What if it is a verbal agreement with a general contractor and a unlicensed laborer. Can the laborer file or send a not

9 months ago

What if a general contractor hires a person without a license can that person still file or send a notice. Basically it’s a verbal agreement

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First, a preliminary notice is essentially just an official letter. So, any party can ultimately send a preliminary notice, regardless of whether they’d have lien rights.

What’s more, California doesn’t specifically require that a contract be in writing in order for mechanics lien rights to arise. Rather, verbal agreements often give rise to valid and enforceable mechanics lien claims.

Further, note that wage laborers will generally not need to be licensed, themselves. While a contractor may need to be licensed, and while certain subcontractors must be licensed, the work of individual laborers typically doesn’t require licensure. And, while California is strict about only allowing licensed contractors to file mechanics liens, this licensure rule only applies when the work, itself, requires licensure.

Bottom line

Really, anyone can send a notice. Whether or not that notice will be effective to preserve lien rights is a separate question altogether. But still – mechanics lien rights are often available for those who provide work under verbal contracts, even if they’re unlicensed (as long as the work they perform doesn’t require licensure).

As for lien rights:

There doesn’t need to be a formal, written contract in order for mechanics lien rights to arise in California. And, an unlicensed party will only lose their right to lien if their work required licensure. So, if an unlicensed subcontractor was hired to perform work for which a license is required, then that subcontractor would be unable to file a mechanics lien. But, an employee or common wage laborer for a general contractor would likely not be required to have a license – so them being unlicensed likely would not preclude them from being able to file a mechanics lien.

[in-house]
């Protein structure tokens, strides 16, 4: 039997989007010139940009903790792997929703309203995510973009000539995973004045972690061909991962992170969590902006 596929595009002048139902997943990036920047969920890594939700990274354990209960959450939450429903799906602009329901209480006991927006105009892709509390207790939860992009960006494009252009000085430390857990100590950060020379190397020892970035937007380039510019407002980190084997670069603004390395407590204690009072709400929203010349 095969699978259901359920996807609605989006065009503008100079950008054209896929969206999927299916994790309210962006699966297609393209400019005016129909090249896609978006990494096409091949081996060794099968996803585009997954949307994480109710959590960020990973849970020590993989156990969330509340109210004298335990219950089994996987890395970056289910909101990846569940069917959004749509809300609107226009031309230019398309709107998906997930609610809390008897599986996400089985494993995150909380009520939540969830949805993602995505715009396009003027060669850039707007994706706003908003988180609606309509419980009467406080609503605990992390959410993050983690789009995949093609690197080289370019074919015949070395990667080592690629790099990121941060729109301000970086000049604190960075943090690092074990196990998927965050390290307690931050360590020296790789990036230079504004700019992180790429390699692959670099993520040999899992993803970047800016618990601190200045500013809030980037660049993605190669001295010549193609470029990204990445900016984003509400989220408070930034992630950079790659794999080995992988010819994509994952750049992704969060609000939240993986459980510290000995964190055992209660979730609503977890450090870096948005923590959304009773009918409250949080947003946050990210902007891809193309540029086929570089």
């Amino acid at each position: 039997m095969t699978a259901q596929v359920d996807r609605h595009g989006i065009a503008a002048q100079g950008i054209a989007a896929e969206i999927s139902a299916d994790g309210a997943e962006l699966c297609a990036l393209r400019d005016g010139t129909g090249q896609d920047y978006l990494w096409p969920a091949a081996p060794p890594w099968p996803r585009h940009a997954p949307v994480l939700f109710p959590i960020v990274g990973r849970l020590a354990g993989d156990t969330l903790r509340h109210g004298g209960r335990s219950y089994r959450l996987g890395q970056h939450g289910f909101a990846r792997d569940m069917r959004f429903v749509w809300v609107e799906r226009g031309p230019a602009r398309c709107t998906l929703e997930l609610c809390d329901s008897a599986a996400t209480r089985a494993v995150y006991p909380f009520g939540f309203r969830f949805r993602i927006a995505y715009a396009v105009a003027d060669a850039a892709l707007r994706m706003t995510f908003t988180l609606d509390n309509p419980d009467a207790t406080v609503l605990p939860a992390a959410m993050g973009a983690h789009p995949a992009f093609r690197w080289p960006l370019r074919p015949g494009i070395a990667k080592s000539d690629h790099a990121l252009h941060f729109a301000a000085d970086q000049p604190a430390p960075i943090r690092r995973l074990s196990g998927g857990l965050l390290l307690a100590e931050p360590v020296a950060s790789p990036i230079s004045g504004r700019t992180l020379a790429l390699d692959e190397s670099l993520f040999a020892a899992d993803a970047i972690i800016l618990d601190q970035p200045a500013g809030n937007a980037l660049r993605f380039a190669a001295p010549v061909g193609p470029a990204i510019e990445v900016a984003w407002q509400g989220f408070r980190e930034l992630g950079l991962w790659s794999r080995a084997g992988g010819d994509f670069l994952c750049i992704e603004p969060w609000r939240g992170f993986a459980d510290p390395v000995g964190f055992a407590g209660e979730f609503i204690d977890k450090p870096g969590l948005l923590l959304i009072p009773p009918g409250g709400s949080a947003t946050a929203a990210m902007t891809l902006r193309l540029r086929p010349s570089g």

I hope this was helpful! I’ve linked some resources below that I think might be relevant and helpful here:
(1) The Top 5 Reasons You Should Love to Receive Preliminary Notices
(2) California Contractors License and the CSLB: Understanding the Rules
(3) California Mechanics Lien Guide and FAQs
(4) I Just Received a Notice of Intent to Lien – What Should I Do Now?

Disclaimer: The information presented here is not legal advice and should not be construed as such. Rather, this content is provided for informational purposes. Do not act on this information as if it is advice. Further, this post does not create any attorney-client relationship. If you do need legal advice, seek the help of a local attorney.
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